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  • Foreword:The Prodigal Son
  • Aisha Karefa-Smart (bio)

Whenever Uncle Jimmy came home to visit (home being 137 West Seventy-first Street), my grandmother would smile widely and say: “Well, the prodigal son has returned!” I loved it when Uncle Jimmy came home. The energy and vitality at 137 elevated to a fever pitch as soon as he hit the door. Even before he arrived, the house was set ablaze with excitement and anticipation just by the mention of his name. The refrain, “Jimmy’s coming!” could be heard all throughout the house as my grandmother, my Aunt Paula, and my mother Gloria would run up and down the stairs of the small, white-brick, four-story apartment building, preparing for the onslaught of visitors. Our family occupied half the building that my uncle purchased on the Upper West Side, and our poor neighbors, who had been used to a quiet life prior to the purchase of the building and my family’s arrival from Harlem, occupied the other half. The neighbors had to contend with the noise and the revelry that often occurred, even when Uncle Jimmy was away. Poor Mr. Kaplan from the first floor would scream at the top of his lungs for us to quiet down. But we never did. And with Uncle Jimmy coming, I felt for him, because his screams for silence would be drowned out by the joy and celebration of a multitude of aunts, uncles, cousins, fellow writers, and comrades in the struggle. Sometimes strangers would simply follow Uncle Jimmy home to 137 from whatever speaking engagement or appearance he had.

Uncle Jimmy’s being home meant that a throng of extraordinary people would stop by to pay homage and to simply be in his presence. The word spread like wild-fire; it was as if a telegram, a village drumbeat, or a trumpet fanfare announced his arrival. Somehow folks just knew: Jimmy was home.

For days on end, a continuous stream of folk from all walks of life would stream through the house bearing gifts, food, and stories about their triumphs, trials, and tribulations. People bore witness to my uncle, sometimes crying tears of deep gratitude, explaining the impact his work had on them. How his writing had saved their lives, or had given them the courage to come out to their family.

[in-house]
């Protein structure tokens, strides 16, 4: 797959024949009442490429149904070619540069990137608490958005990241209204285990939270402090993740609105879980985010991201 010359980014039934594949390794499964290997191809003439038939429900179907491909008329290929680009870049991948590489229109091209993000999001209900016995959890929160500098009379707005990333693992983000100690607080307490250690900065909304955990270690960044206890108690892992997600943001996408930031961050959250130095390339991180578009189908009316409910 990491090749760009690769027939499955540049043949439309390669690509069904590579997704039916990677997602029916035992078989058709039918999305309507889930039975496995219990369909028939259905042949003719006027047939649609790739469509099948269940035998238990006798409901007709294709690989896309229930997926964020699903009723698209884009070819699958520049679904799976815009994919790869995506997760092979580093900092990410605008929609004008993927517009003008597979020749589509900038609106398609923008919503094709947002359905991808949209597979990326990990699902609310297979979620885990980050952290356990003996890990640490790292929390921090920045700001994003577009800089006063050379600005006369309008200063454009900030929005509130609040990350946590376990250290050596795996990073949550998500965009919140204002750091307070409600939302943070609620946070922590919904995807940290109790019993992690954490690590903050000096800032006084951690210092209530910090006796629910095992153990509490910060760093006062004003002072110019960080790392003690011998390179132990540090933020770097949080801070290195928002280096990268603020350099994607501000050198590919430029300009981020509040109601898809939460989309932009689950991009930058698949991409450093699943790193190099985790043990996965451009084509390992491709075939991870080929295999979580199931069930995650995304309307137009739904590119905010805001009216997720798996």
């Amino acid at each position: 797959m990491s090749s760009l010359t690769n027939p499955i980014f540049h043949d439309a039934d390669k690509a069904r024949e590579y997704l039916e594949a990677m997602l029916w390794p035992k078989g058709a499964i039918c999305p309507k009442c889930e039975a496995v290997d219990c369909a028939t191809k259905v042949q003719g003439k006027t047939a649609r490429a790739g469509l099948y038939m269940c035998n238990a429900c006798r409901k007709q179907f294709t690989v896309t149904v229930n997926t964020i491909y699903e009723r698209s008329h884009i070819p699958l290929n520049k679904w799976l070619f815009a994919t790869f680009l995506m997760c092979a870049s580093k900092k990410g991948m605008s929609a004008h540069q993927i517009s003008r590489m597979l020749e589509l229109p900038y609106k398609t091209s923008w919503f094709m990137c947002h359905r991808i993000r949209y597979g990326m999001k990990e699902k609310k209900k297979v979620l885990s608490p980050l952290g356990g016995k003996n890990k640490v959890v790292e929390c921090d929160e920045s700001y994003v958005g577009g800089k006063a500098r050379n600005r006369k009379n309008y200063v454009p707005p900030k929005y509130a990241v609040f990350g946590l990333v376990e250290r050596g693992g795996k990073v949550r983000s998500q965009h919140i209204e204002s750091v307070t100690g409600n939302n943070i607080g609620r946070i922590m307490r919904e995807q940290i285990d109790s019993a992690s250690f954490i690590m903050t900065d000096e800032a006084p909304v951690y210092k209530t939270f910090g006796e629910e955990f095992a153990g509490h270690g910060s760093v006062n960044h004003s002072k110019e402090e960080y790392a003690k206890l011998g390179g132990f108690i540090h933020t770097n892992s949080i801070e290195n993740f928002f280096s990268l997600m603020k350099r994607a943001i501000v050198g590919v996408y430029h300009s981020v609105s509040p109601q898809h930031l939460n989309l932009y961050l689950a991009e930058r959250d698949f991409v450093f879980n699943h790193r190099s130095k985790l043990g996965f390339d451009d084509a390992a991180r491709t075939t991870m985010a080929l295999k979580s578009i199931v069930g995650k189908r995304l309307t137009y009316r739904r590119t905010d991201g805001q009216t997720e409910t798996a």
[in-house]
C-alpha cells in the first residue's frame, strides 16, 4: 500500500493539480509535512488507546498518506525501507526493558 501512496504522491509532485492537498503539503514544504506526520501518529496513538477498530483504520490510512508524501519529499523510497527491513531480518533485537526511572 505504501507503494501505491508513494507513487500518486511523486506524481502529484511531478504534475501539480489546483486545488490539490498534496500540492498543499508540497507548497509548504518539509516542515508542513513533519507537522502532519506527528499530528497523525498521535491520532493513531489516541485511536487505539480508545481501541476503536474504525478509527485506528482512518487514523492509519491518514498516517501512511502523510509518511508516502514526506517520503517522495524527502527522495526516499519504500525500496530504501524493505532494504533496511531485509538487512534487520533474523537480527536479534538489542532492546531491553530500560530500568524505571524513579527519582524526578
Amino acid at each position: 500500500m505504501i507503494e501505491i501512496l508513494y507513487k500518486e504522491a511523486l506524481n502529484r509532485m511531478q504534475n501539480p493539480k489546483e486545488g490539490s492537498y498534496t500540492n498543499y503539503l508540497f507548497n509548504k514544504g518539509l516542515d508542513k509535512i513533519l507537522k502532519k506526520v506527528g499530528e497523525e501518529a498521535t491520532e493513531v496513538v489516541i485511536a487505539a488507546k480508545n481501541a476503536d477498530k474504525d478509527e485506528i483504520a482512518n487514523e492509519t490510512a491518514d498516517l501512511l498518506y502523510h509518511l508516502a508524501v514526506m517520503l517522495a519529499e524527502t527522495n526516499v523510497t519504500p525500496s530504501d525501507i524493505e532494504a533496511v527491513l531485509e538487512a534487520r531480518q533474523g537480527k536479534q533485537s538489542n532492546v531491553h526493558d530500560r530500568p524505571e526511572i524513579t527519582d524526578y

One of the best treats that came along with Uncle Jimmy being home was that there was a variety of delicious and exotic food being prepared: African, Caribbean, as well as traditional down-home Southern cuisine; plenty of libations (whiskey was Uncle Jimmy’s favorite); and a mixture of music. Anything from gospel to Motown, R&B, and Nina Simone could be heard blaring from our old, staticky stereo speakers. And of course, there was a crowd of beautiful men of all colors, shapes, and sizes, who all followed my uncle around like he was their guru. And he was.

My uncle’s sexuality was never openly discussed at home, but I remember knowing that my uncle Jimmy was different from my uncle David, whom white women followed around like he had a cure for all of their ills; or my uncle “Lover,” who obviously had quite the reputation of being a ladies’ man because I never knew him by any other name; or my uncle George, who despite his quiet, shy demeanor, always looked dapper in his usual suit and tie, like he had just stepped off the cover of Gentleman’s Quarterly. Uncle Jimmy, on the other hand, simply had a way about him—an elegance and grace that was not normally associated with men. I watched with great awe and curiosity at the way he held his cigarette and let it dangle ever so delicately (he almost always had a cigarette in one hand and a glass of Scotch on the rocks in the other); carried his stylish man-purse made of expensive European leather; [End Page 559] and wore on his left pinky a ring with a huge green stone. These were all telltale signs for me that uncle Jimmy was gay. Nevertheless, Uncle Jimmy and all of his friends, a mixture of artists...


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pp. 559-561
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